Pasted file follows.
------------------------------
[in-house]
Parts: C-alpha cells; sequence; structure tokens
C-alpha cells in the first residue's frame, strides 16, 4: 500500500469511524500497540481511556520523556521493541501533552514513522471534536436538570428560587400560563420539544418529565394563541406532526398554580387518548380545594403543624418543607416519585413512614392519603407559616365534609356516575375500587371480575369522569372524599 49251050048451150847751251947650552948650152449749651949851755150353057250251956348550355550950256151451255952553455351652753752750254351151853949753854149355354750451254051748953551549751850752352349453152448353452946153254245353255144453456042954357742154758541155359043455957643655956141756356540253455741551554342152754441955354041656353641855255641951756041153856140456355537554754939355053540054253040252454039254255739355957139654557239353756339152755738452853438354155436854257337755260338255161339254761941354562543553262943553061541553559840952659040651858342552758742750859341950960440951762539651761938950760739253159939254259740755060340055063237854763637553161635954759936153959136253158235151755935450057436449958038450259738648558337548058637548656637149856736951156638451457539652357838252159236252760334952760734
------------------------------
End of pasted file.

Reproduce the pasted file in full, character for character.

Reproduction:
[in-house]
Parts: C-alpha cells; sequence; structure tokens
C-alpha cells in the first residue's frame, strides 16, 4: 500500500469511524500497540481511556520523556521493541501533552514513522471534536436538570428560587400560563420539544418529565394563541406532526398554580387518548380545594403543624418543607416519585413512614392519603407559616365534609356516575375500587371480575369522569372524599 49251050048451150847751251947650552948650152449749651949851755150353057250251956348550355550950256151451255952553455351652753752750254351151853949753854149355354750451254051748953551549751850752352349453152448353452946153254245353255144453456042954357742154758541155359043455957643655956141756356540253455741551554342152754441955354041656353641855255641951756041153856140456355537554754939355053540054253040252454039254255739355957139654557239353756339152755738452853438354155436854257337755260338255161339254761941354562543553262943553061541553559840952659040651858342552758742750859341950960440951762539651761938950760739253159939254259740755060340055063237854763637553161635954759936153959136253158235151755935450057436449958038450259738648558337548058637548656637149856736951156638451457539652357838252159236252760334952760734